Friday, February 10, 2017

Mavericks, Collectives, Small Presses, and Business Empires

by Jean Roberta

Like Annabeth, I was already writing when “vanity press” publications and books produced by amateur writers were widely treated like a joke. Publishing one’s own work seemed too much like masturbating in public. The results (as far as I could see) usually showed a lack of professional skills as well as perspective. Years ago, a ragged man knocked on my door with a box of books, his own autobiographical manifesto, which he considered absolutely unique. He didn’t know how else to sell copies.

To give another example, a lesbian newsletter was irregularly produced in the 1980s by a woman who seemed to type it on a manual typewriter; she lived alone on an isolated acreage in Ontario. To say this journal was “grassroots” would be an understatement. It was carried by one alternative bookstore in my town in Saskatchewan. I bought the newsletter faithfully because 1) it contained news that I could use in my own local lesbian newsletter, and 2) the writer was the ex-partner of someone I knew. She complained in the newsletter about forced conformity, even in the counterculture.

This seemed to be a coded reference to rejection by other lesbian-feminist and leftist types who ran the watering holes which refused to carry the newsletter. (The ex explained some of this to me.) It was single-spaced, hard-to-read, badly spelled, ungrammatical, and copied on paper in loud colours, with nothing to break up the lines of type. The writer seemed proud that she had not “sold out” to any slick corporation in Toronto or New York. I wished her luck, but I didn’t want to become the same kind of maverick.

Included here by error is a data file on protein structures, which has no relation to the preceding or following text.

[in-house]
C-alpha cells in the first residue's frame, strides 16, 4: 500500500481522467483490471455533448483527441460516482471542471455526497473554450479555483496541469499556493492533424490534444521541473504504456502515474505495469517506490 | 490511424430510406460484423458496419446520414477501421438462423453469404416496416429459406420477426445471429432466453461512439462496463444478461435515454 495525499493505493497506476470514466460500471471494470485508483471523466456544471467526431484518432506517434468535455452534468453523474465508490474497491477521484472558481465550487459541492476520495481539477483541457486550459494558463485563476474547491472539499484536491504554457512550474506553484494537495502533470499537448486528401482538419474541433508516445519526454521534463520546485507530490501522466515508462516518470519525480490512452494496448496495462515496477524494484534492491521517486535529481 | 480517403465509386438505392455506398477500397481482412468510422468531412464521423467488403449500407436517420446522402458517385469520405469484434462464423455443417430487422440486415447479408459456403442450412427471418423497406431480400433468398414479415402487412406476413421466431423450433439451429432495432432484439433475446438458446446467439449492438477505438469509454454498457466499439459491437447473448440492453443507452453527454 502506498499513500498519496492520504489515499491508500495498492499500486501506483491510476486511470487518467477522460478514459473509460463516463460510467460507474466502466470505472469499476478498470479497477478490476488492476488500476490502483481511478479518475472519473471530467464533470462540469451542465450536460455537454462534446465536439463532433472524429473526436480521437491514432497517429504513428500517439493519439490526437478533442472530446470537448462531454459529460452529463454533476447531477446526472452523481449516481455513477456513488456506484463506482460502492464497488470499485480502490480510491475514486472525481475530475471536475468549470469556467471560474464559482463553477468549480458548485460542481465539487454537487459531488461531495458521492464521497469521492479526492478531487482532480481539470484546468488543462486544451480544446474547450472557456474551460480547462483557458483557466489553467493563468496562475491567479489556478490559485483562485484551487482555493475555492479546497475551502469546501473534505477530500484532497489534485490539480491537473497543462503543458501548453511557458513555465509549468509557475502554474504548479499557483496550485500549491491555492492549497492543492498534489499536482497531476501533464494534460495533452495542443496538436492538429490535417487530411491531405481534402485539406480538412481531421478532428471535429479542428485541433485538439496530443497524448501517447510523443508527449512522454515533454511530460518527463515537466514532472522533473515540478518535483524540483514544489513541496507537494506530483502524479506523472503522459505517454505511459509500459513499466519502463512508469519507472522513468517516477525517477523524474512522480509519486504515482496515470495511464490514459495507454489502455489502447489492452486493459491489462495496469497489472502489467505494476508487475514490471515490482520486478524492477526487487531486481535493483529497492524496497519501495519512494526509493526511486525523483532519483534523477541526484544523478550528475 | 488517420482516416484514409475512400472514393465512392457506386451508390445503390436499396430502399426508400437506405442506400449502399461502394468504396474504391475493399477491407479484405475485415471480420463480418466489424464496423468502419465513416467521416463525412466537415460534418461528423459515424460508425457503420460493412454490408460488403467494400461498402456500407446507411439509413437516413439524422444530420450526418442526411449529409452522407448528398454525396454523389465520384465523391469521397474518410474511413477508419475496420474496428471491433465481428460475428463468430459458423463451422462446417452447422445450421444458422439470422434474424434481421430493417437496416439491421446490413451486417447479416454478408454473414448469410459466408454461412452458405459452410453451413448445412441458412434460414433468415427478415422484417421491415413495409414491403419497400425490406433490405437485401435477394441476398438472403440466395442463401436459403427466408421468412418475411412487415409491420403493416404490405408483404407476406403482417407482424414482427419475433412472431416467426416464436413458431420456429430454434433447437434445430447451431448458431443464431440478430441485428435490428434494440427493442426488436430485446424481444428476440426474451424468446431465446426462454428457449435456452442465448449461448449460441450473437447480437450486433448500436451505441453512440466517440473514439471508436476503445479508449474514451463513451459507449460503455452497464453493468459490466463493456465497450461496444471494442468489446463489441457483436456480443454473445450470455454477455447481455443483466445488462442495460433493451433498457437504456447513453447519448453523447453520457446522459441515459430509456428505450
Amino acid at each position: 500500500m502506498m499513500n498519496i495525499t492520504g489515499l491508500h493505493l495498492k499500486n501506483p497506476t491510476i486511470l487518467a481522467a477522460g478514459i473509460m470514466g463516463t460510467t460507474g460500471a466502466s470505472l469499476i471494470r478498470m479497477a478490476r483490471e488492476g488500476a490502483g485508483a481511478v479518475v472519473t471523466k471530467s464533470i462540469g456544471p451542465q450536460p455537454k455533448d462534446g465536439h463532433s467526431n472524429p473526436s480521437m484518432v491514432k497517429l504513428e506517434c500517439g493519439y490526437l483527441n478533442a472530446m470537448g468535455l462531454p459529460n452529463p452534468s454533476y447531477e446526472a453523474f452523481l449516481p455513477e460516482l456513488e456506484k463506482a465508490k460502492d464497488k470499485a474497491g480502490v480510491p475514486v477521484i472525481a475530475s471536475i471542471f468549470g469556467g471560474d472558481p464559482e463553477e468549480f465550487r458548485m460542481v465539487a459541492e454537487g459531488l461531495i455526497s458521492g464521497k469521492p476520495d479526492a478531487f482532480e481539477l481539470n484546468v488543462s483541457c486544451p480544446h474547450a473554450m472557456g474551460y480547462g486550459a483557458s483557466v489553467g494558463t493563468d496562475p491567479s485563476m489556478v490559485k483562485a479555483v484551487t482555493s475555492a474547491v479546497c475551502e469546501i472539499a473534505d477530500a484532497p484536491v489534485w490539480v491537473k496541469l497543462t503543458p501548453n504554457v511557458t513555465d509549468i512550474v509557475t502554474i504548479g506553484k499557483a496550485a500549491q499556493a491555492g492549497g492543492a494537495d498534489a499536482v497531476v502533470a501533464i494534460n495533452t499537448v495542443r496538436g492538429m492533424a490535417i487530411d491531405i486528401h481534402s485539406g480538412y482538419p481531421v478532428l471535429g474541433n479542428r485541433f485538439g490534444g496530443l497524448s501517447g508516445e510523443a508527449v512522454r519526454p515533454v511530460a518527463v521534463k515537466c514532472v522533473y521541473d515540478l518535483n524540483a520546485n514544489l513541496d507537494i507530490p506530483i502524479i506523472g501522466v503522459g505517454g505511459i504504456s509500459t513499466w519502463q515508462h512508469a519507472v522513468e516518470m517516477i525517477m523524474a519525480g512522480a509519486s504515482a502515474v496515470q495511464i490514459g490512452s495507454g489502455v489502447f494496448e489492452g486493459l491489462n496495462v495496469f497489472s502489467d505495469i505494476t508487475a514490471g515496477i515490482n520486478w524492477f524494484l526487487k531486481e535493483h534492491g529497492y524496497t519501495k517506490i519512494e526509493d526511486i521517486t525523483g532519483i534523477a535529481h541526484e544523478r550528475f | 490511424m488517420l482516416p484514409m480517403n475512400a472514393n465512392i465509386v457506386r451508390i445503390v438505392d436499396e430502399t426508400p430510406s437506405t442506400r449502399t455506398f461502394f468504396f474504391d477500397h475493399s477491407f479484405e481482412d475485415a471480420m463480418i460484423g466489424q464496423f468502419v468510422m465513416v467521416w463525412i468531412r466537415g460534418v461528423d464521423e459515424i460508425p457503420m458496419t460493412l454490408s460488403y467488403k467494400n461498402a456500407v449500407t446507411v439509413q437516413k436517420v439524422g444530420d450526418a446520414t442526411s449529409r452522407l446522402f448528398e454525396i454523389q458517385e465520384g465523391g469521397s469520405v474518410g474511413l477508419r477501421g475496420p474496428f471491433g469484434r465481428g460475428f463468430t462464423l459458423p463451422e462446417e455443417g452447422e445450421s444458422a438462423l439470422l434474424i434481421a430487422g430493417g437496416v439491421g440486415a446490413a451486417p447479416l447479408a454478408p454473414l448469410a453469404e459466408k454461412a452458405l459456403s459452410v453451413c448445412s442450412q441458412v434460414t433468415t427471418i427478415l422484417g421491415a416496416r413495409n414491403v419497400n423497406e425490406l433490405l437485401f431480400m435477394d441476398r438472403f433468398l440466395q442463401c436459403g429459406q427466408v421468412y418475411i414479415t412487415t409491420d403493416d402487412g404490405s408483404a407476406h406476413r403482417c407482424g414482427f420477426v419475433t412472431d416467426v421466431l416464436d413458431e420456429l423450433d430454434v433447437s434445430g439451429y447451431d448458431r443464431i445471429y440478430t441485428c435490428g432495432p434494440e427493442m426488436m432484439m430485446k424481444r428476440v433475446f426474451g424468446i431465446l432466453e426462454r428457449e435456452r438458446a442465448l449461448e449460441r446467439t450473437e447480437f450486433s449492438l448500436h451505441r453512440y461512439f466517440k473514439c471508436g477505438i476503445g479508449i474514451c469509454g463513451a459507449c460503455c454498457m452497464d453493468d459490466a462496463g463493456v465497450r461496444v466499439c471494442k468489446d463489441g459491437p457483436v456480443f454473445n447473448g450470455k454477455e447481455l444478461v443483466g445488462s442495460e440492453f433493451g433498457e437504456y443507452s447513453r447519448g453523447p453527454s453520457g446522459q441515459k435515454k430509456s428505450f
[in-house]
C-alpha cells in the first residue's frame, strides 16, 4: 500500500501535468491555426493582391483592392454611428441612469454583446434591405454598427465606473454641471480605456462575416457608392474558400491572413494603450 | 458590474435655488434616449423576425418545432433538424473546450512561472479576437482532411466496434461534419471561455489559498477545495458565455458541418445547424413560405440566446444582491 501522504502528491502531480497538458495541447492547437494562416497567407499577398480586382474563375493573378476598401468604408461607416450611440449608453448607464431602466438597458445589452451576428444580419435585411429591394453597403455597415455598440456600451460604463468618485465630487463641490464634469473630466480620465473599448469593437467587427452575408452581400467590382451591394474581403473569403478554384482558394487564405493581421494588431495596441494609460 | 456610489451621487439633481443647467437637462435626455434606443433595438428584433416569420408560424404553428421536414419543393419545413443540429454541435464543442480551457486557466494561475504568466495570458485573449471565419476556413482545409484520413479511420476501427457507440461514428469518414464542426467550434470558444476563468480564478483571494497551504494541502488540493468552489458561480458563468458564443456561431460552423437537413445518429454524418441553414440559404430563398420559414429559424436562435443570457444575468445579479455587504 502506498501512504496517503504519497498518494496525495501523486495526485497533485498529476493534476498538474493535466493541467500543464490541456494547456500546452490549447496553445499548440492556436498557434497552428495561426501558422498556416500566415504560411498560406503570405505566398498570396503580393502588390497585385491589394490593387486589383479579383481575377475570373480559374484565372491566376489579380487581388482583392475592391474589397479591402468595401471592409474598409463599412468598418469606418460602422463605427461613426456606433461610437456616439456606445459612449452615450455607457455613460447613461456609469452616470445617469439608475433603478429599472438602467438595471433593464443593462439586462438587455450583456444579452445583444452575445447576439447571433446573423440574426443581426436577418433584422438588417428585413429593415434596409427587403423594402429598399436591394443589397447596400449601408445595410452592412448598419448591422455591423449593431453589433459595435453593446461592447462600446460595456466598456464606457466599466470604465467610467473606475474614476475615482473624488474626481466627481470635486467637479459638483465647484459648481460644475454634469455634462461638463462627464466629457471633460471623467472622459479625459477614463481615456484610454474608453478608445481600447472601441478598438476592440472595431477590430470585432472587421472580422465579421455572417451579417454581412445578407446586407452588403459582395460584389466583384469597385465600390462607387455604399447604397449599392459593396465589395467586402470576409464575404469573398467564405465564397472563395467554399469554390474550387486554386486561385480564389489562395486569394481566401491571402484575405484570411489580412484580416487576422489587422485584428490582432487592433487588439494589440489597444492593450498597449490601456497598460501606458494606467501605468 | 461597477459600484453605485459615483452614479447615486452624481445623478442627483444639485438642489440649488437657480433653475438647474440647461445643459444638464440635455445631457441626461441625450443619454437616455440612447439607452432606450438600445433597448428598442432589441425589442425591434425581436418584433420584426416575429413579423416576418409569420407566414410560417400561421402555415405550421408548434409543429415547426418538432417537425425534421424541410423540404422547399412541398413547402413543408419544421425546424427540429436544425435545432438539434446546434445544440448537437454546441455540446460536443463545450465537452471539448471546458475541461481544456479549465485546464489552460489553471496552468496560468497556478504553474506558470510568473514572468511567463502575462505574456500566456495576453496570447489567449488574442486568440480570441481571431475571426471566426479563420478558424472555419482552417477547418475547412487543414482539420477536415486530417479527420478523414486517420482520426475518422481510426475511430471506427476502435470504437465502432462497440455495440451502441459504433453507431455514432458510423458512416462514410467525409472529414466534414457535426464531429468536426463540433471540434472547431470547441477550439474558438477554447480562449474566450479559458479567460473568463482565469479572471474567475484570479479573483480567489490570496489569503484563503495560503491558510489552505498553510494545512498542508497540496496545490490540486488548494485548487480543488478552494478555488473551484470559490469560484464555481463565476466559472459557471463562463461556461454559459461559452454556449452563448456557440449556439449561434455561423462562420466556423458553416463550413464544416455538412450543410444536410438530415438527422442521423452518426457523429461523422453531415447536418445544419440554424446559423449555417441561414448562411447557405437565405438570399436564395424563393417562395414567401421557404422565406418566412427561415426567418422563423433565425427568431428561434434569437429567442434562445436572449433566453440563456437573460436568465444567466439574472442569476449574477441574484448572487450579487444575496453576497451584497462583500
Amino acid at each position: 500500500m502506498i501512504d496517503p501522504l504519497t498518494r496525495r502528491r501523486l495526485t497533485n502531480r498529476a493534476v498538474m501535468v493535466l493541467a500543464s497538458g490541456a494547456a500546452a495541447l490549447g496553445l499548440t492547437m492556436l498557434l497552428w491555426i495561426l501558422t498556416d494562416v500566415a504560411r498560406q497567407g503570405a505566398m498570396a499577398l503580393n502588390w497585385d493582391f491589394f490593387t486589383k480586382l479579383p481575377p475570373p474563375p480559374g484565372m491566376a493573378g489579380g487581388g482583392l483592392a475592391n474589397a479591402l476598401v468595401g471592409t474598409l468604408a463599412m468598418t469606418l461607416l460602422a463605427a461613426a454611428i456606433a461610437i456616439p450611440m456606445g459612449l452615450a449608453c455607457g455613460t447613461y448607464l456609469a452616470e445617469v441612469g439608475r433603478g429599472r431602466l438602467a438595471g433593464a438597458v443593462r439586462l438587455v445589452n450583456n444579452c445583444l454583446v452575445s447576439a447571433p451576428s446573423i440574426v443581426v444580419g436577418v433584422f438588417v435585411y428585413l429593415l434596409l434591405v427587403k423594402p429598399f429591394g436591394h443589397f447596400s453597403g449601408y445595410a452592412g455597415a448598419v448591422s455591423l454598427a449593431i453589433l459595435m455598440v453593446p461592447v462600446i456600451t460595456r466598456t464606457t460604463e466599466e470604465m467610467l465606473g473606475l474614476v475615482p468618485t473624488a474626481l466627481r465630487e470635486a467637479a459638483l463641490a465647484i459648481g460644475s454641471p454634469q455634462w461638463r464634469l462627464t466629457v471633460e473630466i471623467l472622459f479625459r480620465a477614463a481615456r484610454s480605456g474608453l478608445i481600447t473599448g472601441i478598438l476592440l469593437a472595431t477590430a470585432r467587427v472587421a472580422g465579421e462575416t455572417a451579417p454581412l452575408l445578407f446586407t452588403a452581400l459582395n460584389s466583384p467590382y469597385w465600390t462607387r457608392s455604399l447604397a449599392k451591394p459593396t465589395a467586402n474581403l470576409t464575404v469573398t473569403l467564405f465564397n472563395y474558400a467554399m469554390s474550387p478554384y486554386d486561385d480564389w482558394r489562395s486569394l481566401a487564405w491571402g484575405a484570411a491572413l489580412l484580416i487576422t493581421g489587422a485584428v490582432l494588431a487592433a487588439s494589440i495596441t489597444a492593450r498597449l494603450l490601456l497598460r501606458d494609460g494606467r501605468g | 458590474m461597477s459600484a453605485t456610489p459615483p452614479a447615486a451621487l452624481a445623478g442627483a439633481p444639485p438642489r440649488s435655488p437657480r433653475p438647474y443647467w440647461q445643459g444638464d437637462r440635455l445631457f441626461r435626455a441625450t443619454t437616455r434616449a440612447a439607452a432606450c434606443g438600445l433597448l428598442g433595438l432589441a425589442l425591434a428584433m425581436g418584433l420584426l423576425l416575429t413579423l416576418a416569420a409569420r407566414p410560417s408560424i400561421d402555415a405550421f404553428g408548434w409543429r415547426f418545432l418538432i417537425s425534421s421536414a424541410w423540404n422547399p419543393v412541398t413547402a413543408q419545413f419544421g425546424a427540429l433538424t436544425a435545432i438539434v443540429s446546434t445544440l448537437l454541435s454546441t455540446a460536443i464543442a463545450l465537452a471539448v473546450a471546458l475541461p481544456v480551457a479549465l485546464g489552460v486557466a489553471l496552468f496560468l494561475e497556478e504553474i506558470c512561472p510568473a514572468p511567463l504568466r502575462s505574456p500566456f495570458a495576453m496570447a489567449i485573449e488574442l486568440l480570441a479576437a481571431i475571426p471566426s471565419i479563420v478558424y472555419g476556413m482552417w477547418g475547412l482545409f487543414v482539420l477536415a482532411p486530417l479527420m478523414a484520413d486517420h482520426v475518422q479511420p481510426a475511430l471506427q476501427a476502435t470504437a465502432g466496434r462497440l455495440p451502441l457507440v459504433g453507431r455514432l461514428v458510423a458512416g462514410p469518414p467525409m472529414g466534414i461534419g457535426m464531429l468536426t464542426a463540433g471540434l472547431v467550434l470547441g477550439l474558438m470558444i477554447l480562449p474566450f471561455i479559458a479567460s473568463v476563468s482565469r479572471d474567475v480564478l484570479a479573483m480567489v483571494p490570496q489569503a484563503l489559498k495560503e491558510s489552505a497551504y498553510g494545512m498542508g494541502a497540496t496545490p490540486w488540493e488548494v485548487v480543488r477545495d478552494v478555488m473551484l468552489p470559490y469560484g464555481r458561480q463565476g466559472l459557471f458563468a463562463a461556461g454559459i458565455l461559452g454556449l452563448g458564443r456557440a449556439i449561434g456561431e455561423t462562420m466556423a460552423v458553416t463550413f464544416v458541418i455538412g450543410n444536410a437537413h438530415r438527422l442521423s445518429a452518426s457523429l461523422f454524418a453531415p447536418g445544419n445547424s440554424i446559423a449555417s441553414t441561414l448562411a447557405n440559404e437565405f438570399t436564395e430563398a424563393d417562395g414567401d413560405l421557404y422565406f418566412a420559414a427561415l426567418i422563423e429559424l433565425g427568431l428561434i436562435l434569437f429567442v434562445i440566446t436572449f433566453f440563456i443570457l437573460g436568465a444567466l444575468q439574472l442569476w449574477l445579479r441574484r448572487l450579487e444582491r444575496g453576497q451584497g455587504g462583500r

Dealing with publishers, however, has been an adventure in itself. Luckily, I never wrote anything for Ellora’s Cave, so I wasn’t involved in the wreck of that big ship. However, I tried to sell my first erotic novel to Masquerade in New York just when it was going bust, and before 2000, I got no response to several erotic stories that I mailed to publishers in faraway cities after reading calls-for-submissions on the site of the Erotic Readers Association.

In the early aughts, I got a delightful letter from England, saying that my novel was accepted! My jaw dropped when I read the fine print. The publisher would control the layout, the editing, and the cover art, but I would be expected to pay them several hundred pounds for this service. It sounded like the worst of all options, for me. I refused.

Luckily, I got stories accepted by Cleis Press in California and Black Lace in the UK (the same Black Lace, imprint of Virgin Publishing, part of Richard Branson’s business empire, that published Lisabet’s work). Adrienne Benedicks, who was then running Erotic Readers, recommended my lesbian stories to a Black Lace editor named Kerri Sharp, and Kerri let me know I could send them to her by email rather than mail them to London from the middle of Canada. Kerri chose two of my stories for one anthology, but asked me to choose a different pen-name for one. It all felt very sexy.